Press Item ● Health Care
For Immediate Release: 
March 23, 2011
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USA Today Editorial

A year ago, the parents of a little girl in Ohio were worrying that they would soon exceed the lifetime limit on their health insurance. Taylor Wilhite had been diagnosed with leukemia at age 8, and her treatment — rounds of chemotherapy, a bone marrow transplant, long hospital stays — had been stupendously expensive.


"No one tells you that you have a cap" on coverage, says Amy Wilhite, Taylor's mother. When a social worker warned the Wilhites that they should check, they learned their limit was $1 million. By then, they had spent $770,000. Taylor's father's company managed to negotiate the maximum up to $1.5 million, but Taylor's oncologist said the cost of her care could hit $3 million to $4 million. "I was just frantic," Amy says.

As the cap got closer, the Wilhites began to put off care for conditions that weren't life-threatening, but the bills kept mounting. "The cost of medicine, you just wouldn't believe," says Amy. And hospital room charges — "you'd think she was in a resort."

The options for people near the limit weren't pretty. Cancel all but essential treatment, scramble for charity care, or contemplate bankruptcy. But then came a reprieve. The health reform legislation, which President Obama signed into law a year ago today, contained a provision that barred insurance companies from setting lifetime limits.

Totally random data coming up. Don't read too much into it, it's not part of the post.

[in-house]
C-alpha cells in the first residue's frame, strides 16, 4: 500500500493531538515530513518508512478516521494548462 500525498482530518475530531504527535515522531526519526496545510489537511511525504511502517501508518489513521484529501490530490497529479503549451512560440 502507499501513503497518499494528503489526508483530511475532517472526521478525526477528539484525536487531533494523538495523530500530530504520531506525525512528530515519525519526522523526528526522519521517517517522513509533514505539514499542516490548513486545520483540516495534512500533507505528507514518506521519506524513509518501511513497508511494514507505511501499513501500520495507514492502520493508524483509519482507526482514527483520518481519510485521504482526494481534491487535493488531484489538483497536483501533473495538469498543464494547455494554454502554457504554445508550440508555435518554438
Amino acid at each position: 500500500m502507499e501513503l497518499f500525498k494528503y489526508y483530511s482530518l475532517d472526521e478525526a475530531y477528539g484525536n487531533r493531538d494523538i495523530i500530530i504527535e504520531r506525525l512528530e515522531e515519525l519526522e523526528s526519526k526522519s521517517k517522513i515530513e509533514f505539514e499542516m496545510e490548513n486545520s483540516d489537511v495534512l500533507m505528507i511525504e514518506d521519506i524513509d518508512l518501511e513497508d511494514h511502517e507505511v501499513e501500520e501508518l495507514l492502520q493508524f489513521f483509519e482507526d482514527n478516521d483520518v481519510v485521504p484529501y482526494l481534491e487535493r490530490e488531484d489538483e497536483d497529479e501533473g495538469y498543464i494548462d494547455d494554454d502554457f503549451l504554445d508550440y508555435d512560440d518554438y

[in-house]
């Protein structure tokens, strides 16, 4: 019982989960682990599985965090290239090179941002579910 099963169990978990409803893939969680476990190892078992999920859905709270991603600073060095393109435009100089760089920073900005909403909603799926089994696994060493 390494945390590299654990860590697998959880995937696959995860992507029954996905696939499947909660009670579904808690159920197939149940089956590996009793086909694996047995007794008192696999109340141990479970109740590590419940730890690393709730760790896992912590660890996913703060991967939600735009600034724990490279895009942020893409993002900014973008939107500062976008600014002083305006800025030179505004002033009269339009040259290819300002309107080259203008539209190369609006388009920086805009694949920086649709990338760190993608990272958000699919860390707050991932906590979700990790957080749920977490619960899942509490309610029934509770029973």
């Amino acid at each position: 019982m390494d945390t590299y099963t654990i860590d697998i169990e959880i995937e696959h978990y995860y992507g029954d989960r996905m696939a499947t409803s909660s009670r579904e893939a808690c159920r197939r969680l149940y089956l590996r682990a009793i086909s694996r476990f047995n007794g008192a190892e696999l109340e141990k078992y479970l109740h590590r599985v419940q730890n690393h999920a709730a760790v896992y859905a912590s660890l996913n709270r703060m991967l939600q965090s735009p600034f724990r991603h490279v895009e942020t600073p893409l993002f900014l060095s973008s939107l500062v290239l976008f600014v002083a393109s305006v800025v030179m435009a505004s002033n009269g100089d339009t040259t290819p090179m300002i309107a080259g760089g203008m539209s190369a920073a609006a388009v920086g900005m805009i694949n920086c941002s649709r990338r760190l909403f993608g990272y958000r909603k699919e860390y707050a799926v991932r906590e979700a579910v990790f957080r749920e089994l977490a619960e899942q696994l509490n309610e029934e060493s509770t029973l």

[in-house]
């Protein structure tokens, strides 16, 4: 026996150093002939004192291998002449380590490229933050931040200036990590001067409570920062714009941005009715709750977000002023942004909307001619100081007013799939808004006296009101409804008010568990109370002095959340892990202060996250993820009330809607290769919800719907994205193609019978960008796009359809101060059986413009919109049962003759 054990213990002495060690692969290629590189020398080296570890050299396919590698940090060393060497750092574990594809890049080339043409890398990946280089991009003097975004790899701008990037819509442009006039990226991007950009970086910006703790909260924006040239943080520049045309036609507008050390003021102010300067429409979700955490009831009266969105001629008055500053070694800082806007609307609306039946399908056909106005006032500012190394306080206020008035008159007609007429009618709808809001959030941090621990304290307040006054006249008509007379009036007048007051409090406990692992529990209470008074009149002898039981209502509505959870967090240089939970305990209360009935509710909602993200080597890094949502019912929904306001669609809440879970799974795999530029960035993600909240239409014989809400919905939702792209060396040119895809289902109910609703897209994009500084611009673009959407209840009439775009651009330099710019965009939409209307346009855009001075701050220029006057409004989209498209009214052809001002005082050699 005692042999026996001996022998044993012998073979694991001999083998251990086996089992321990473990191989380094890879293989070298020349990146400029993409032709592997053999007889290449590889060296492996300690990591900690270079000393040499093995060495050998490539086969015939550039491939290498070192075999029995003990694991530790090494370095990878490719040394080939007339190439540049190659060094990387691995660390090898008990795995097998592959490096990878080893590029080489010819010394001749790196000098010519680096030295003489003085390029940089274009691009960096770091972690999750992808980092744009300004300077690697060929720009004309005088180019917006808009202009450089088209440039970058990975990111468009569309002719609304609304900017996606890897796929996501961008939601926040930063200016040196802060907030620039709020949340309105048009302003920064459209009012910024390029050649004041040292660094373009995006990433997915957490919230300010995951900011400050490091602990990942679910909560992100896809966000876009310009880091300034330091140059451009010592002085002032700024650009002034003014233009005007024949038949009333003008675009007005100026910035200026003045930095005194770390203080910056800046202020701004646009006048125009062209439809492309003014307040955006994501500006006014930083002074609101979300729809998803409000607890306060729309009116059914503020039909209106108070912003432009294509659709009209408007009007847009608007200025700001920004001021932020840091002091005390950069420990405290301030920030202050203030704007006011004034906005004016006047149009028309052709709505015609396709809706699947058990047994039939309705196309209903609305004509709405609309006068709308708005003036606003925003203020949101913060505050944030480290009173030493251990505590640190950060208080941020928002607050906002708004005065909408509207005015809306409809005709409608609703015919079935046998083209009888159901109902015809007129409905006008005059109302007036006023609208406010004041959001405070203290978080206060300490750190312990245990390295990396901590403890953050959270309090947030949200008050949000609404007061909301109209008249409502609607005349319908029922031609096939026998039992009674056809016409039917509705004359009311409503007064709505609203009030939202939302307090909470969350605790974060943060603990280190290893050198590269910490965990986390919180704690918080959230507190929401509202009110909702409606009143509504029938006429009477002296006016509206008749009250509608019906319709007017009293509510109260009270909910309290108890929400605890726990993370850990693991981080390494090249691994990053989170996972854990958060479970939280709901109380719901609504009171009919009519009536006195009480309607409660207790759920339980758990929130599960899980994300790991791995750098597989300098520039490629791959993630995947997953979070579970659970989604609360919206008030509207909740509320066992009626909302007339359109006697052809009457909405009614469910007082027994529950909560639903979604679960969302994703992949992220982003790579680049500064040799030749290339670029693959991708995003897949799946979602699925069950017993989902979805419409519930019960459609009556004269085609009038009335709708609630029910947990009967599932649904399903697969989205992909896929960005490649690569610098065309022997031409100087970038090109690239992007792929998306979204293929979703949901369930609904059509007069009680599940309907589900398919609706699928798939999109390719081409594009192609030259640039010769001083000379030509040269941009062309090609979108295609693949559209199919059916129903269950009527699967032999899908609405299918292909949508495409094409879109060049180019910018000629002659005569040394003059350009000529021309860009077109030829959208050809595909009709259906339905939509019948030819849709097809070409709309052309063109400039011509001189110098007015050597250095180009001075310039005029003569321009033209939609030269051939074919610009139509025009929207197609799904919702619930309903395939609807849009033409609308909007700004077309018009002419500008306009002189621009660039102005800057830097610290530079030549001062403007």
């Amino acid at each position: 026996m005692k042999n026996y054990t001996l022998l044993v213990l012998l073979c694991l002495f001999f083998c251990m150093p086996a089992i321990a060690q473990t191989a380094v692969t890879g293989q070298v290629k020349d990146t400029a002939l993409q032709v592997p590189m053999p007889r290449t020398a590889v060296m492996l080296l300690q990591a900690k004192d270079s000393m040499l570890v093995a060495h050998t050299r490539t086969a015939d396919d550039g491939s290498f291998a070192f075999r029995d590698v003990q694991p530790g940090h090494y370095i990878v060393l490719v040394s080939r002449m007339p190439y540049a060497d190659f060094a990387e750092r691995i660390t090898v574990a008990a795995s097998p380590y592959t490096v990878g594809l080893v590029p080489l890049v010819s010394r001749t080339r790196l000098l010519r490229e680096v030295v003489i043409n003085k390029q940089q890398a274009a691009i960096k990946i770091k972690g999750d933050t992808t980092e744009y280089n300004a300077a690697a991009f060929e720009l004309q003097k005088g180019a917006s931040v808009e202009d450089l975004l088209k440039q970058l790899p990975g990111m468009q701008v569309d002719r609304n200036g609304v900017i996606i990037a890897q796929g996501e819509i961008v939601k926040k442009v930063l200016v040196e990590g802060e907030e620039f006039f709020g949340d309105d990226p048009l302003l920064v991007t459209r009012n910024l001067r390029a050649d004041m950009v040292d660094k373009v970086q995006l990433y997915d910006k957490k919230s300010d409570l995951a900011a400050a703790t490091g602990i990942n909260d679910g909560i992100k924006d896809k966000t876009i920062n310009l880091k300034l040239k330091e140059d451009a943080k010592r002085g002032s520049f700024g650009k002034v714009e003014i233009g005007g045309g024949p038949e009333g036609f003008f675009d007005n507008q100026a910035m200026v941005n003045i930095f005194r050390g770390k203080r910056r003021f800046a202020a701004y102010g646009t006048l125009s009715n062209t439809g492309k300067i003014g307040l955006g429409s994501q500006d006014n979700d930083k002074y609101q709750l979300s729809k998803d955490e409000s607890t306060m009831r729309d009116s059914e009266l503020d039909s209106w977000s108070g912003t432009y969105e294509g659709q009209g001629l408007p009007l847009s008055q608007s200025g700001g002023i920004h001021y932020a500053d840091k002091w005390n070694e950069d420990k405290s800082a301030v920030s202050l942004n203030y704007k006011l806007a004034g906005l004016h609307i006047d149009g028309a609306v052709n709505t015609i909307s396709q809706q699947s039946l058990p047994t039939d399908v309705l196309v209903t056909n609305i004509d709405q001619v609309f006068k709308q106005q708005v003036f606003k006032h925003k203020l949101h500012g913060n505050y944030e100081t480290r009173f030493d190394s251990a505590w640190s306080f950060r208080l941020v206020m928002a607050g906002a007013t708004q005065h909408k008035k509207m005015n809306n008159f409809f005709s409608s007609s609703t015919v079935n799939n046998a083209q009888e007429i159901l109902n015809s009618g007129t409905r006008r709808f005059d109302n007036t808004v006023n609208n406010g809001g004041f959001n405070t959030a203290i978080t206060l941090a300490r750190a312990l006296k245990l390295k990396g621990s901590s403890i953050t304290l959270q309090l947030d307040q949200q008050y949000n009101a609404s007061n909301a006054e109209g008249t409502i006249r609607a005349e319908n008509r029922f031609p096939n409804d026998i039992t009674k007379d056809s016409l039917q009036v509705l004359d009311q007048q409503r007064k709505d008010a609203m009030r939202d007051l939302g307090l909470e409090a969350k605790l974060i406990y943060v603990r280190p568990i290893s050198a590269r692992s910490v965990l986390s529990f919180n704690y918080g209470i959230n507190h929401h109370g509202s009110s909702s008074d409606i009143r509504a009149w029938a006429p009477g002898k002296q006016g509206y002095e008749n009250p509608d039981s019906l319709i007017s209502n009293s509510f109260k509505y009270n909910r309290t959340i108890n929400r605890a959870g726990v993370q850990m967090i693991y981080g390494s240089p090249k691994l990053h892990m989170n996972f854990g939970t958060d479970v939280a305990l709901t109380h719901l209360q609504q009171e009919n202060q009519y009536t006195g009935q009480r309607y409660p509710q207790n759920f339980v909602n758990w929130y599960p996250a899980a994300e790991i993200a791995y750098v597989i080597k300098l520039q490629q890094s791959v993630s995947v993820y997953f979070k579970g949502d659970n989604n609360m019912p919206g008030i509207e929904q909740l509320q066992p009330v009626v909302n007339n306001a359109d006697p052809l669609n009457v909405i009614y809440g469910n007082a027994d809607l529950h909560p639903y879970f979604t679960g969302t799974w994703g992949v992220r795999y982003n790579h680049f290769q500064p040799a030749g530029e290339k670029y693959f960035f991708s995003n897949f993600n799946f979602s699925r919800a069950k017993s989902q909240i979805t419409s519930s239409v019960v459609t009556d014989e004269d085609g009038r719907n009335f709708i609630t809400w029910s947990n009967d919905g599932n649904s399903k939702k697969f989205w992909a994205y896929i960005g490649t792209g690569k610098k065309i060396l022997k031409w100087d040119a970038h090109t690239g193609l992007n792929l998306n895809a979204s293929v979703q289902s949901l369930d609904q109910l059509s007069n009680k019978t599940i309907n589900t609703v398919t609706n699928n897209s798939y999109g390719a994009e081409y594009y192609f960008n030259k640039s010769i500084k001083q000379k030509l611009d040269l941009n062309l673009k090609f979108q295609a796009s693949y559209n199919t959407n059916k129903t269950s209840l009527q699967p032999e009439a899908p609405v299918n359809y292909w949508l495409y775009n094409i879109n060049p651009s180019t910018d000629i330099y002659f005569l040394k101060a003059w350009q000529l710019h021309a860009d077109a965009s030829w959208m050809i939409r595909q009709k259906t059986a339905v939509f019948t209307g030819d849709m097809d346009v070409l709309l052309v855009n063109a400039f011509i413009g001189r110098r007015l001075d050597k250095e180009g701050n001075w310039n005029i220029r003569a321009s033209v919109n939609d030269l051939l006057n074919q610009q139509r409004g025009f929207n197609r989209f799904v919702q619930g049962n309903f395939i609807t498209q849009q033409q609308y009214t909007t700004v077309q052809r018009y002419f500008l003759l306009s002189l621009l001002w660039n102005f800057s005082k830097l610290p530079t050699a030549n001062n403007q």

The provision took effect last September, and suddenly, one huge concern was gone. Taylor, now 12, isn't entirely out of the woods; her leukemia is in remission, but she needs continuing care and monitoring, and a hip that deteriorated during her procedures requires that she use a wheelchair to go long distances. But the Wilhites no longer have to worry about hitting the insurance limit — and, from now on, other people struggling with their own or a loved one's devastating illness won't have to endure the added anxiety that the money will run out.

Many of the key features of the controversial new health law — such as the mandate requiring most Americans to buy insurance and subsidies to help some people afford it — don't go into effect until 2014. Many smaller provisions have kicked in, however, and they have begun doing what the law was designed to do — change a dysfunctional status quo in which too many Americans couldn't get insurance, and even those with coverage had to worry about losing it just when they needed it most:

•Another provision that took effect last year made it possible for children to stay on their parents' health policies until age 26, a time when young people typically don't have jobs with medical coverage — and believe they're invulnerable anyway.

Terry Wallace first realized he had no coverage last year when he went to pick up an asthma inhaler and was asked to pay the full cost of more than $80. Insurance companies typically drop young adults from their parents' policies when they leave college, and Wallace had recently graduated from the University of Maryland. His parents became eligible to put him back on their policy when the provision went into effect in September, and the value of that option was proved just a month later.